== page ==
Mitch Docker – Itching for Adventure

Mitch Docker – Itching for Adventure

Tell us a bit about yourself and a little bit about some of the cycling you've done in the past.

I started as a youngster on the Velodrome back in Australia. Racing both road and track throughout my junior years before committing to full time on the road, when I made the step to Europe as a professional at age 22. Up until the final years of my professional racing career I was obsessed with road cycling and in the final years of my career I ventured off road as a source of enjoyment and motivation, a new spark.

How did you make the move into long distance riding and bikepacking?

In 2015 I got a cross bike and like I said, I ventured off road, mainly unpaved roads and fire trails, nothing crazy. For a full blooded roady it felt epic! As the years rolled on I kept pushing the boundaries of my cross bike through meeting and riding more with the likes of alternate road pros like Svein Tuft and Lachlan Morton. Svein took me on some amazing adventures over the pyrenees, where I was introduced to not only bike packing, but plenty of hike-a-bike too! My bikes slowly adapted to the terrain I was crossing and so has my equipment.

What’s your favourite ride, and what makes it so special?

My first real bike packing adventure with Svein Tuft and some other x-teammates, Luke Durbdrige, Sam Bewley and Michael Hepbern. We went out from Andorra and up over into Spain, looped around through France and popped back into Andorra, it was a 2 night 3 days, fully packed trip. It was so tough, in October the weather was cold and wet, my bikes and equipment were well under par, but the group and the terrain was unbelievable. I had lived in that area for 10 years and I felt like I was 1000 miles away in my own backyard. The feeling of exploring and adventuring with friends was the pinnacle. It started the itch.

Tell us about your most epic ride yet…

I think it’s all about perspective. Coming up the Port de Rat from Auzat in France, the last day of a three day trip. Being so mentally and equipment-wise, underprepared, is what made it so tough. This final climb started with 1h of paved road, then 1h of large loose pebble rock fire trail. Then to really finish you off was 1h of hike-a-bike to the peak. It was the nail in the coffin. The body was broken, it was just 50km to home that day. 25km up this climb and then 25km down. But it goes down as one of the toughest days I have had on, or with, a bike. Oh and the kick in the teeth was at the top of Port de Rat you could see the road right there, the glory glide down hill to home, but still a cheeky little 45 min hike-a-bike down anyway.

What’s the hardest lesson you’ve learned while bikepacking/racing?

Riding a bike that wasn’t equipped for off-road. I decided to convert my Super 6 evo into a makeshift cross bike thing. But the biggest tyre I could put in was a 33mm. I was riding my standard road chainrings, 54-39 and through the largest cassette that dura-ace could handle (11-32) on to help out. Yet at the furthest point really from anywhere, around back of the Pyrenees and for some unknown reason, habit really, I crest a small hill and flick it into the 54 chainring, all while the chain is sitting in the 32 cog in the rear, ripping the derailleur clean off. Done. Not much you can do there unless you have a spare derailleur. Lesson learnt, go the extra mile to set yourself up properly.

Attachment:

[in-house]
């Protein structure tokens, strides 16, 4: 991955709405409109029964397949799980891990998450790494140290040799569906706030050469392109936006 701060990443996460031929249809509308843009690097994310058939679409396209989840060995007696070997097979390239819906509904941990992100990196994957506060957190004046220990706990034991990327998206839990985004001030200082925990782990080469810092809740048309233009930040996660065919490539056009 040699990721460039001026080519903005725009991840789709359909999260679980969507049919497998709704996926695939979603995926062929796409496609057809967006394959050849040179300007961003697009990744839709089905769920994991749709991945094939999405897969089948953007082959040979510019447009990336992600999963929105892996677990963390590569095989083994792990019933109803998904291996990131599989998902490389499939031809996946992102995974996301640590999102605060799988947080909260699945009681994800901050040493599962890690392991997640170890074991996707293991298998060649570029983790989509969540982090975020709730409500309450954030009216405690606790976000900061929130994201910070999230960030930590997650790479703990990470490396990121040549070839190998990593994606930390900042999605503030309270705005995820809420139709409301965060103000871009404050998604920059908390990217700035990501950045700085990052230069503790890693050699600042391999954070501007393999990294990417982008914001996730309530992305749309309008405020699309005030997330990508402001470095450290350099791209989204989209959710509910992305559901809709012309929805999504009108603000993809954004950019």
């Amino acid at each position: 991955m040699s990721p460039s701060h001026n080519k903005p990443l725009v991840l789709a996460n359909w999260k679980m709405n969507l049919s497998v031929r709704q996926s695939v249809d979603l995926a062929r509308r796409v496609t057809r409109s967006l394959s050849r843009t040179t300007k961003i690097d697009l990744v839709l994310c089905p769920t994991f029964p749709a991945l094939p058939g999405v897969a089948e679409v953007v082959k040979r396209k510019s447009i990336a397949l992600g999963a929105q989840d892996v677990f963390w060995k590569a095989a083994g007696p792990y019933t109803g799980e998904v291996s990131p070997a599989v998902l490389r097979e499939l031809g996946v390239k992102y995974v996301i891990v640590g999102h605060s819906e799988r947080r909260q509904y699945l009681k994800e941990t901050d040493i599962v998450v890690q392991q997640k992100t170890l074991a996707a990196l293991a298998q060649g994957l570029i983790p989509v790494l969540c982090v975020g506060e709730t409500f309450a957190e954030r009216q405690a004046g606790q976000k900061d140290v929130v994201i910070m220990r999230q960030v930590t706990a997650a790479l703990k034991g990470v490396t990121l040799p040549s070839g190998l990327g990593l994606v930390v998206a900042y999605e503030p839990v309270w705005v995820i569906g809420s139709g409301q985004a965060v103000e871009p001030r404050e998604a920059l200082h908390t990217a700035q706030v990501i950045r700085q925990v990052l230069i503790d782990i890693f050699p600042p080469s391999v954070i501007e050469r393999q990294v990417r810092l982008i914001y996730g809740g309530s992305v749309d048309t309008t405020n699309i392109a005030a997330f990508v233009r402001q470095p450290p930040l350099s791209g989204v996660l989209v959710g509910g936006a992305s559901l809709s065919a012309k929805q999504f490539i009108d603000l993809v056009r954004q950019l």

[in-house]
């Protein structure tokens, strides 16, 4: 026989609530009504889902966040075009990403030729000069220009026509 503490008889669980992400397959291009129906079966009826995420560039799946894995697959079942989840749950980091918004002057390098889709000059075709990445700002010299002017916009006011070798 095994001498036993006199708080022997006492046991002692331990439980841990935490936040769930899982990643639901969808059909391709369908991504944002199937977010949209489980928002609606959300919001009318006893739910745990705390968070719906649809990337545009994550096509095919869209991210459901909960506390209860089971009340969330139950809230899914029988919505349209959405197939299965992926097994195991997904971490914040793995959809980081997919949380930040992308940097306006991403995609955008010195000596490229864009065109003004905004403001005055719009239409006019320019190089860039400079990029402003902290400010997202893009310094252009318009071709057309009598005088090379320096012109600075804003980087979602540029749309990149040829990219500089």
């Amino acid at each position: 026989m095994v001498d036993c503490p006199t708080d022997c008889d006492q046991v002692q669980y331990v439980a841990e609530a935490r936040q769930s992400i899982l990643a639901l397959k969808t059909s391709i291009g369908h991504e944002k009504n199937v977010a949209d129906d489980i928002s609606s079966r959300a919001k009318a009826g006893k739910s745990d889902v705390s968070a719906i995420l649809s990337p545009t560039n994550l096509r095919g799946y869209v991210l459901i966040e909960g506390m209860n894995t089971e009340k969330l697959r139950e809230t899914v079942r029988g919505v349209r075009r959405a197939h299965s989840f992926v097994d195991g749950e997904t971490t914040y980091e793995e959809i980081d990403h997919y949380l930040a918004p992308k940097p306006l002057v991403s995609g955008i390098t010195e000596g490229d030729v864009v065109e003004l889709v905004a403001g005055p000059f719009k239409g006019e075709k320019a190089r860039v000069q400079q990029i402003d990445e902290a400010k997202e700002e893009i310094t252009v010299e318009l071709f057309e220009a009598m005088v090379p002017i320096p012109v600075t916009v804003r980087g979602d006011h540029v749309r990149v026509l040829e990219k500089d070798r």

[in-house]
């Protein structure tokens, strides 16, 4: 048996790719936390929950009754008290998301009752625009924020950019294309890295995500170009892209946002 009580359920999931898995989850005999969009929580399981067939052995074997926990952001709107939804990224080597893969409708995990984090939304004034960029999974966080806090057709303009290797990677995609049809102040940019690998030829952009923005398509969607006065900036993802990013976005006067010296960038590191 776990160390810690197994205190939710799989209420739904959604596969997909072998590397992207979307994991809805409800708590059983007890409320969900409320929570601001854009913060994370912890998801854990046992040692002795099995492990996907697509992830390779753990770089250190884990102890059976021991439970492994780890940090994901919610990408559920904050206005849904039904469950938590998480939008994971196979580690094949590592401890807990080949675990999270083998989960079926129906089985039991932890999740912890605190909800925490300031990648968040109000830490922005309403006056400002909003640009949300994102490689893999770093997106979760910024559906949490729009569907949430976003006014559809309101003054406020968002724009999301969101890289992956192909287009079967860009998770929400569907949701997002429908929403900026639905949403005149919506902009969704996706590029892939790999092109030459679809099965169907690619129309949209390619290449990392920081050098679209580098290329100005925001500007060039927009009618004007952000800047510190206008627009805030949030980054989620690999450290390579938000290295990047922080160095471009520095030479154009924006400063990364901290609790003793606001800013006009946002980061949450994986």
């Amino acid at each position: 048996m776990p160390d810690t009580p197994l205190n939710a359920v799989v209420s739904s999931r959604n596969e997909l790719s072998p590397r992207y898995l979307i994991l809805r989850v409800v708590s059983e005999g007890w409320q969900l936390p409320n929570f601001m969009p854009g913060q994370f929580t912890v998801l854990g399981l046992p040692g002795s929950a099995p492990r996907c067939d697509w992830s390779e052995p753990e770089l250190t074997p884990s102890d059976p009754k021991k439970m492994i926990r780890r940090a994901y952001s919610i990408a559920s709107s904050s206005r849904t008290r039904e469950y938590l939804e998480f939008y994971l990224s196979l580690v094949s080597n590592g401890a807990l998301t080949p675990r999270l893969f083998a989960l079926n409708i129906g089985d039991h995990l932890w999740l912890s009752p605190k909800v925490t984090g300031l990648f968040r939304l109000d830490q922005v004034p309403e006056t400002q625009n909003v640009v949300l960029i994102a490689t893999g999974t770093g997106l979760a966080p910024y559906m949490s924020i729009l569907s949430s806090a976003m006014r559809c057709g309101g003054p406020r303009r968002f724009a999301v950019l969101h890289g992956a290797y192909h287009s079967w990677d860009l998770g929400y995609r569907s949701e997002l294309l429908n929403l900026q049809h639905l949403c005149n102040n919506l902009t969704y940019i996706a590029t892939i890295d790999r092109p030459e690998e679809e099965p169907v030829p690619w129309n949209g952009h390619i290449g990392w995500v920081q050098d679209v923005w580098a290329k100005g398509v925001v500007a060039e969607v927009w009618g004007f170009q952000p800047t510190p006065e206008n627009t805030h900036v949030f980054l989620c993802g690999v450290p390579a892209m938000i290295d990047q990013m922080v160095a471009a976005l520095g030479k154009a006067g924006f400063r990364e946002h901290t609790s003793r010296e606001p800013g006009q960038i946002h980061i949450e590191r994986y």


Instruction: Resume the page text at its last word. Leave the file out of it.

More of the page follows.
What makes cycling and bikepacking truly great for you?

I think after being focused on speed, watts, heart rate and performance for so long, bikepacking and adventuring for me has been so refreshing. To know that all I have to do is just keep pedaling along. No wheel to follow, no time limit to make and no training plan to follow. I can really connect to what I am doing out there. Take a break when needed, meet someone and tag along with them for a bit. The freedom it gives my mind, soul and body.

If you have any top tip for a newbie bikepacker, what would it be?

Get bags that you think are a bit too small for your trip. That way you will force yourself to pack less and ultimately you will pack only what you need.

What’s your go-to riding food and why?

Not to sing my own song, but my savior is my home-made flapjacks. There once was a recipe, but now it’s morphed into some kind of energy bomb that somewhat resembles a flapjack. They have got me out of trouble, I have eaten hundreds of them and they still go down well.

What are your plans for this year ahead?

I plan to reconnect to cycling the way I started. Fall in love with riding my bike. I may sound strange, but cycling is a different beast when it’s your profession. You enjoy it, but very differently. I enjoyed the speed, the tactics and how specifically I trained my body, the 1% ers. Now it’s sort of the opposite, I'm more concerned with where I am going today on the bike, spending time repairing and building trails that I like to ride on and searching for places I can travel on my bike. Adventure, exploration and the best part is sharing and meeting a whole new crowd, who love this world of cycling.

Keep in the loop with what Mitch gets up to here.
Photos by Maja Johansson